—Is there a work that stands out for some particular reason?

All the 1+33 artists approach the subject in a genuine and noticeable manner and their works reveal the latest trends in contemporary art production. It is worth noting the indirect manner in which Sofia Vlazaki refers to the roles of host / guest, offering an example the relationship between insects and flowers in nature. However, Lydia Dambassina’s work Deadline clearly stands out! It was created especially for the exhibition and is bound to become an emblem of the immigration tragedy in all of time’s glory – past, present and future. The child doll bodies that are dismembered and immersed in the aquarium’s water compose a memorable, creepy and shocking spectacle. The composition expresses eloquently the loss of life of innocent people for which the superpower fellow humans carry all the responsibility. At the same time it is an excellent work because what at first glance looks found is a purely sculptural creation.

—Are Greeks philoxenous (hospitable)?

With globalization the Greeks have lost much of their special character, but rather superficially. Philoxenia is in the DNA, the genetic material of their cells. It must fill with pride the Greeks the fact that the chronologically earliest and artistically unsurpassed description of philoxenia is mentioned in the Homeric epic of the Odyssey, especially where King Menelaus with Beautiful Helen care for Telemachus and his partner Peisistratus even before the latter state their identity. This passage is recorded on the verso of the catalogue in the ancient version with block letters and joined words, which ironically makes it extremely illegible and difficult to interpret today. Alkistis Michaelidou, who used it as inspiration of her work The European Hospitality and its Writings, further alienated it with wavy wire atop the rows. It is, however, offered on the cover for re-reading. Let the readers of Greek anywhere make an attempt to decode the reading of the ancient text, to distinguish the words that ultimately remain familiar, to appreciate the power of this description, and to interpret the significance of the content. Probably this will arise within them from hibernation this most civilized expression of man.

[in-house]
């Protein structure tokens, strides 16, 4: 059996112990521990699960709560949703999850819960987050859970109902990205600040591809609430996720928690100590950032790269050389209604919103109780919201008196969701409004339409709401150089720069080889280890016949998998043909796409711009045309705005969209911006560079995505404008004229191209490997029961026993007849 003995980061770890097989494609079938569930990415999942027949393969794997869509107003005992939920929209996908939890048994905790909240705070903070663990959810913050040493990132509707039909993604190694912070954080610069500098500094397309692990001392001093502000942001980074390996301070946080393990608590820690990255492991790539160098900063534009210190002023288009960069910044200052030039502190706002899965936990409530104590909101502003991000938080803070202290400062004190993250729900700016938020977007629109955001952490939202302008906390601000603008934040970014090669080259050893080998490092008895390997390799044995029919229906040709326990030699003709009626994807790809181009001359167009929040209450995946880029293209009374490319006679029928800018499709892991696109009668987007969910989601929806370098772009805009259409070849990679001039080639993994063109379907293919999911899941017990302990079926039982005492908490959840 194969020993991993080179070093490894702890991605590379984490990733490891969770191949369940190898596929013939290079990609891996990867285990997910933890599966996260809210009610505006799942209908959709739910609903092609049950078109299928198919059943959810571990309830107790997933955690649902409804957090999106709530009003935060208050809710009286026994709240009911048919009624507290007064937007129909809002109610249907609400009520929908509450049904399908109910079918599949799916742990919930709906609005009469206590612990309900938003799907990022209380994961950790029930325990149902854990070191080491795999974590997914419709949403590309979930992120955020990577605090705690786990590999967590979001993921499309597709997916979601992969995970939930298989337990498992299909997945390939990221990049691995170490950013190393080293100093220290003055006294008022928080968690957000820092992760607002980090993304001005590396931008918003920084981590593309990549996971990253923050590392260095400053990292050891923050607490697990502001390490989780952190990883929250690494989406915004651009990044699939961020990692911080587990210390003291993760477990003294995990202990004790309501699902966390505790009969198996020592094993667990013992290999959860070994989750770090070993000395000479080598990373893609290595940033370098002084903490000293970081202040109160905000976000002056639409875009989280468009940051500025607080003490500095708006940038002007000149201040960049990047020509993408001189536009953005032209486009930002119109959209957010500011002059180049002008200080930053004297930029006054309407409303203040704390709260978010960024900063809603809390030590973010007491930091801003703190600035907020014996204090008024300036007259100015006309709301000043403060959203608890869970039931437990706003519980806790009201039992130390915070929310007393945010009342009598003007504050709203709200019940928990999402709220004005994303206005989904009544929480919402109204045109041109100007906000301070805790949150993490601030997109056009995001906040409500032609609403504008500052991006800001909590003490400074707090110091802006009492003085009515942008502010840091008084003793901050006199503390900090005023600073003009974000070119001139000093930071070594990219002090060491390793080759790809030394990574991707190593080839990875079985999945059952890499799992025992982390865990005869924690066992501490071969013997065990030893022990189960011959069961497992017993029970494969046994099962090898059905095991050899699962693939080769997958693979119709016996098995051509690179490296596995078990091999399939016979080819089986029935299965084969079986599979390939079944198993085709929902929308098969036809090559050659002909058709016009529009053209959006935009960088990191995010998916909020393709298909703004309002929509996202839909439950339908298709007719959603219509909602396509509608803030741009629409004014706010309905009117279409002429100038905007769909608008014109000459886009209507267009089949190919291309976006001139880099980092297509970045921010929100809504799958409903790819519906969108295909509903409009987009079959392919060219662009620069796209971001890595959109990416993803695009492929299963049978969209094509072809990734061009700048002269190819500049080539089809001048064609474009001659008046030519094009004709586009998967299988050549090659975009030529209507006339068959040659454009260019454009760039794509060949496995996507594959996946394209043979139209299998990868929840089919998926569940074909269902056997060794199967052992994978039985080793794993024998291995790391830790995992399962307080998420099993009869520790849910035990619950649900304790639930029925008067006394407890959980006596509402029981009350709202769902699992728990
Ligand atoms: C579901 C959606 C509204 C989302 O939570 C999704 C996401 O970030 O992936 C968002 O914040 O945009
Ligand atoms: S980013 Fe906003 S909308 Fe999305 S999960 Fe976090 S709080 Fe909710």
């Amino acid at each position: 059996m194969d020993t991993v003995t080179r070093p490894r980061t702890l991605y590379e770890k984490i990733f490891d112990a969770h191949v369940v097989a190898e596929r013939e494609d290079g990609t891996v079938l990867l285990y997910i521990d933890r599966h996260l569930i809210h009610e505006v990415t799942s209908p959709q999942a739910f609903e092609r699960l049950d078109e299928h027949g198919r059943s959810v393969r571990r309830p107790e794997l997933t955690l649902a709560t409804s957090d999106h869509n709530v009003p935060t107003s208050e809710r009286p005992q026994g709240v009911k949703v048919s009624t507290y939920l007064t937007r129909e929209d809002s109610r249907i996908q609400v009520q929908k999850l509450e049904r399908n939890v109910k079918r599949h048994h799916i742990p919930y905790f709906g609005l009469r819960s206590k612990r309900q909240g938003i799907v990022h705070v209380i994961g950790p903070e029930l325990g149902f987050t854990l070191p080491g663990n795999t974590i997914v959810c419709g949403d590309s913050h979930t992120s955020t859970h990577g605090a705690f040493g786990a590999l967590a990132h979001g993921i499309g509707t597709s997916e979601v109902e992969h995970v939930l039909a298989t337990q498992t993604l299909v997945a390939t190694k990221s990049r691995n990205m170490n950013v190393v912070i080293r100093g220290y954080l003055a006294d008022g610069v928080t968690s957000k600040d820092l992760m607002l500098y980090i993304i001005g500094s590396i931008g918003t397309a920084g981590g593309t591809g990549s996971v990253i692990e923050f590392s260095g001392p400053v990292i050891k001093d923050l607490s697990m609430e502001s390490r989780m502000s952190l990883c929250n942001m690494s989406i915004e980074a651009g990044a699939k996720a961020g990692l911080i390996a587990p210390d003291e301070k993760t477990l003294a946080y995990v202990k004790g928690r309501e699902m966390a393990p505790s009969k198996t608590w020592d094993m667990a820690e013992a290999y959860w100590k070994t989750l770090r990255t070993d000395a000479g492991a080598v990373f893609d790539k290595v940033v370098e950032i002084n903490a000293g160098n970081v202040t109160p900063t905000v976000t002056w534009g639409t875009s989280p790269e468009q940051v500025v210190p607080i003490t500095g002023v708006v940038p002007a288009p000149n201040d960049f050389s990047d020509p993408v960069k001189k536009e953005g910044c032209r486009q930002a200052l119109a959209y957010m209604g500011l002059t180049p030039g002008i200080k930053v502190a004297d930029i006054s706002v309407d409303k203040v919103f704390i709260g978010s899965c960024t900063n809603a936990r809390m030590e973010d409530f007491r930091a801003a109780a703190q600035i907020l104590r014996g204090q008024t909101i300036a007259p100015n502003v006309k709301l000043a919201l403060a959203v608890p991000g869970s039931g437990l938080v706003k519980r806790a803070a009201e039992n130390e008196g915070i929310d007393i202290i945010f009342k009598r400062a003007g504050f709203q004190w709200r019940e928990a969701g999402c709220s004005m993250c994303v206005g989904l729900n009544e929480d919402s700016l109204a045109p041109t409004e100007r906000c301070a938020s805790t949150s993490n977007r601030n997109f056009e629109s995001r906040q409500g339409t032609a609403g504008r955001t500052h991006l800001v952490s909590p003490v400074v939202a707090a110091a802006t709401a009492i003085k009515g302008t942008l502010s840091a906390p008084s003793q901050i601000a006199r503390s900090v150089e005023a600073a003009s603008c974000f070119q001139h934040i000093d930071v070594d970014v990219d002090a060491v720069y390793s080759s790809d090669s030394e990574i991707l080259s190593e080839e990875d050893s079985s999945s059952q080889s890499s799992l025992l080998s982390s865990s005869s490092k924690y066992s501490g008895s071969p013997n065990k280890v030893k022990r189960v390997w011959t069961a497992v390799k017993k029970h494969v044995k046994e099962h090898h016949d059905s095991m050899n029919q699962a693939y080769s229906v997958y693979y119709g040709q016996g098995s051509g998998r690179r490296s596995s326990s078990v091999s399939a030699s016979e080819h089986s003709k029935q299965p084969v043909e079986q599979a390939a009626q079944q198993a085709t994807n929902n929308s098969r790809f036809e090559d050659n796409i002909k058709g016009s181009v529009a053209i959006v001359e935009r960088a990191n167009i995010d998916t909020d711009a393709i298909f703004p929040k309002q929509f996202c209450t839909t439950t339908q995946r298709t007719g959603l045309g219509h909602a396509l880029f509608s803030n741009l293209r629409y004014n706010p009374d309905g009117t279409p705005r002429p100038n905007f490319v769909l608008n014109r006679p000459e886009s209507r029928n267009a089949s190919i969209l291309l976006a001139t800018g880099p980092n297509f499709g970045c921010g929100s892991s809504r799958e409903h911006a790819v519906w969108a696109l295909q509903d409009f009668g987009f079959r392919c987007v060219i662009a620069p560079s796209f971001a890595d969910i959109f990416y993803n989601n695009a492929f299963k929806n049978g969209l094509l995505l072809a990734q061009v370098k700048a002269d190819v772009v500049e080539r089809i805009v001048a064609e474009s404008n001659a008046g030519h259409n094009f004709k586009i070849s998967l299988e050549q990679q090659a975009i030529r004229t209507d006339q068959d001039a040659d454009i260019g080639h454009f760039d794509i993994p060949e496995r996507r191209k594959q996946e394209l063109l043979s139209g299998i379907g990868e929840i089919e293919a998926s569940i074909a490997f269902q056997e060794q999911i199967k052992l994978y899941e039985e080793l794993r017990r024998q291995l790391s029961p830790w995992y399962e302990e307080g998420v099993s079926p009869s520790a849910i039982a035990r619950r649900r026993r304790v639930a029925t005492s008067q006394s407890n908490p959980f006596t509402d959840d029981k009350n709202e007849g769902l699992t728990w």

—What is the role of art in defying racism and xenophobia?

The art of each era is the blind seer, the panopticon or else the eye of providence. Today, that these values, principles and ethics are tested as never before, art has a responsibility and duty to act therapeutically to social problems facing the world. With its suggestive and exemplary way art has the power to defy racism and xenophobia, perhaps more effectively than education, politics and legislation. Having the experience of an art exhibition with a contemporary meaning and message, visitors before the works are exposed to invisible energies that can change forever their worldview. For this reason, the state and society owe to support cultural self-serving efforts of this kind. And this support is not so much a matter of financial aid as moral aid.

—Why choose the exhibition to be held in Chania? Are you planning to bring it to us in Athens?

In times of crisis it is wonderful to highlight the cultural activity in the country’s periphery. Crete is par’excelence a hospitable place and inspires to the foreigner the sense of feeling native. We are grateful to the Region of Crete, the Regional Unit of Chania, and the Municipality of Platanias that supports our work. Philoxenia has a long duration (from 13 June to 1 November 2015), which gives a chance to anyone in Crete - native, visitor and foreigner - to visit it. We believe that in Crete the exhibition will fulfill its role. Certainly on this occasion we extend collaboration to any institutional organization in Athens that would be tempted to accommodate Philoxenia following its run in Crete.

—What else can we expect from you in the future?

Not knowing what fate stores also for us, I personally extend my promise to faithfully serve contemporary art that is meaningful in our times, and is worth communicating to the world. This can be done anywhere, provided that there is respect for god, the law and the foreigner. Thank you.